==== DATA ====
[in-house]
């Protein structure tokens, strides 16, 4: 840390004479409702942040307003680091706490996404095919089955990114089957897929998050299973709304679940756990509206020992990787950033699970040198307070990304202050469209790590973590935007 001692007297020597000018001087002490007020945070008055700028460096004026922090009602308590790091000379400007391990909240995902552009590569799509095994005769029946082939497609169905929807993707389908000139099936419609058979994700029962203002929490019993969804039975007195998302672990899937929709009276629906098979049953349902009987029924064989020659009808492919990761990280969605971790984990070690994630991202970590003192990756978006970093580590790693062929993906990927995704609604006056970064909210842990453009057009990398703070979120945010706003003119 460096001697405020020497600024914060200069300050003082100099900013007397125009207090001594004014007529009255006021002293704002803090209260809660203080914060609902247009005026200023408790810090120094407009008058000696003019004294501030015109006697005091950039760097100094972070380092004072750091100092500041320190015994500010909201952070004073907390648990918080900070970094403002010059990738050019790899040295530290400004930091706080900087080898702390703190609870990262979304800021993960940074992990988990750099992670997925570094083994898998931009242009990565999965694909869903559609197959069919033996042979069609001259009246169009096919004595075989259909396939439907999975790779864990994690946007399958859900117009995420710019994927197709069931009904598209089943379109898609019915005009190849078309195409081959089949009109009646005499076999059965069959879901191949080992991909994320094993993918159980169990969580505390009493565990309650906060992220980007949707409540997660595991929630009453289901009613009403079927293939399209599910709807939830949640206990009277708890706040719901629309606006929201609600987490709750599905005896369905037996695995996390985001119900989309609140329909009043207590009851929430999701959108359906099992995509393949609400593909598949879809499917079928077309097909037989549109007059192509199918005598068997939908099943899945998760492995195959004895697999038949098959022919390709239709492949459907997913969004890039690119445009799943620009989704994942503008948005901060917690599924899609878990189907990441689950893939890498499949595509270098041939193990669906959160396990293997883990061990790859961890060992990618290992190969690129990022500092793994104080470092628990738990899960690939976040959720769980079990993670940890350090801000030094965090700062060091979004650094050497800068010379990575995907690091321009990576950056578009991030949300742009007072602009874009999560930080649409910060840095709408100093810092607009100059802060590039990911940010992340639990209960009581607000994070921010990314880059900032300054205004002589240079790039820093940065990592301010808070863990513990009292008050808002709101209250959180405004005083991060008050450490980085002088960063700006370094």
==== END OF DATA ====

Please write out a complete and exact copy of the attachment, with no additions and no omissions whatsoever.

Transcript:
[in-house]
């Protein structure tokens, strides 16, 4: 840390004479409702942040307003680091706490996404095919089955990114089957897929998050299973709304679940756990509206020992990787950033699970040198307070990304202050469209790590973590935007 001692007297020597000018001087002490007020945070008055700028460096004026922090009602308590790091000379400007391990909240995902552009590569799509095994005769029946082939497609169905929807993707389908000139099936419609058979994700029962203002929490019993969804039975007195998302672990899937929709009276629906098979049953349902009987029924064989020659009808492919990761990280969605971790984990070690994630991202970590003192990756978006970093580590790693062929993906990927995704609604006056970064909210842990453009057009990398703070979120945010706003003119 460096001697405020020497600024914060200069300050003082100099900013007397125009207090001594004014007529009255006021002293704002803090209260809660203080914060609902247009005026200023408790810090120094407009008058000696003019004294501030015109006697005091950039760097100094972070380092004072750091100092500041320190015994500010909201952070004073907390648990918080900070970094403002010059990738050019790899040295530290400004930091706080900087080898702390703190609870990262979304800021993960940074992990988990750099992670997925570094083994898998931009242009990565999965694909869903559609197959069919033996042979069609001259009246169009096919004595075989259909396939439907999975790779864990994690946007399958859900117009995420710019994927197709069931009904598209089943379109898609019915005009190849078309195409081959089949009109009646005499076999059965069959879901191949080992991909994320094993993918159980169990969580505390009493565990309650906060992220980007949707409540997660595991929630009453289901009613009403079927293939399209599910709807939830949640206990009277708890706040719901629309606006929201609600987490709750599905005896369905037996695995996390985001119900989309609140329909009043207590009851929430999701959108359906099992995509393949609400593909598949879809499917079928077309097909037989549109007059192509199918005598068997939908099943899945998760492995195959004895697999038949098959022919390709239709492949459907997913969004890039690119445009799943620009989704994942503008948005901060917690599924899609878990189907990441689950893939890498499949595509270098041939193990669906959160396990293997883990061990790859961890060992990618290992190969690129990022500092793994104080470092628990738990899960690939976040959720769980079990993670940890350090801000030094965090700062060091979004650094050497800068010379990575995907690091321009990576950056578009991030949300742009007072602009874009999560930080649409910060840095709408100093810092607009100059802060590039990911940010992340639990209960009581607000994070921010990314880059900032300054205004002589240079790039820093940065990592301010808070863990513990009292008050808002709101209250959180405004005083991060008050450490980085002088960063700006370094």